This function will be passed a choice of probability distribution and respond by plotting a histogram of observations

In doing so we’ll make use of the Distributions package

```
julia> Pkg.add("Distributions")
```

Here’s the code

```
using Plots
using Distributions
function plot_histogram(distribution, n)
epsilon_values = rand(distribution, n) # n draws from distribution
histogram(epsilon_values)
end
lp = Laplace()
plot_histogram(lp, 500)
```

The resulting figure looks like this

Let’s have a casual discussion of how all this works while leaving technical details for later in the lectures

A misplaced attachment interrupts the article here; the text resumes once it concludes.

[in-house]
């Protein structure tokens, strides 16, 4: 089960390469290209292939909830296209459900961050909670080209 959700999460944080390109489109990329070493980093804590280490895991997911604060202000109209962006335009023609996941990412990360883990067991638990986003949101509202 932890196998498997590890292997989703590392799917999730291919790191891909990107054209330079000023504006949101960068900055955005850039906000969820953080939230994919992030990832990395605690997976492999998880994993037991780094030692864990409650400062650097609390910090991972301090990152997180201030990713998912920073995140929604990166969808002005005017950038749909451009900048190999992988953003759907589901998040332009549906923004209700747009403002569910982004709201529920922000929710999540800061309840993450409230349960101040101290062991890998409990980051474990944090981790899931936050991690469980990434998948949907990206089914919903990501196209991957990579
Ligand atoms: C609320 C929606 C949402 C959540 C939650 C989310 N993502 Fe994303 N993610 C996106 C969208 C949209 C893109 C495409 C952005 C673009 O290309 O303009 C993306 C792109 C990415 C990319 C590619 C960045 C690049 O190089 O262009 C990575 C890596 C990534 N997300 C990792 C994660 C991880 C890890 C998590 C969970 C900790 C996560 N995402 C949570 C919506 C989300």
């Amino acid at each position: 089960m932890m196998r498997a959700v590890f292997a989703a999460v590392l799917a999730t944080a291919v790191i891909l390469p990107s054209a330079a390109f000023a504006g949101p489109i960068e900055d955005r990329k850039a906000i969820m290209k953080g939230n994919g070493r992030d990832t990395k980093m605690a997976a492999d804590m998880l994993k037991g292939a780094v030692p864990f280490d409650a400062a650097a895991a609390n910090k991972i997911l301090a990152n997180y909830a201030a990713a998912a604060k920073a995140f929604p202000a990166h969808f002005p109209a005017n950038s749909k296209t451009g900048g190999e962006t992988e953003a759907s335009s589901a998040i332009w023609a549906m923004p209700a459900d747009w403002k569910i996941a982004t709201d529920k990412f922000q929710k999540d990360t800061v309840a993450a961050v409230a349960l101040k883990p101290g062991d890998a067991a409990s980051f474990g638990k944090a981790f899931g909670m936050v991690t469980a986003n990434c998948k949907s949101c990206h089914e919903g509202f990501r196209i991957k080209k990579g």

First, `lp = Laplace()`

creates an instance of a data type defined
in the Distributions module that represents the Laplace distribution

The name `lp`

is bound to this object

When we make the function call `plot_histogram(lp, 500)`

the code in the body
of the function `plot_histogram`

is run with

- the name
`distribution`

bound to the same object as`lp`

- the name
`n`

bound to the integer`500`

#### A Mystery¶

Now consider the function call `rand(distribution, n)`

This looks like something of a mystery

The function `rand()`

is defined in the base library such that `rand(n)`

returns `n`

uniform random variables on \([0, 1)\)

```
julia> rand(3)
3-element Array{Float64,1}:
0.856817
0.981502
0.510947
```

On the other hand, `distribution`

points to a data type representing the Laplace distribution that has been defined in a third party package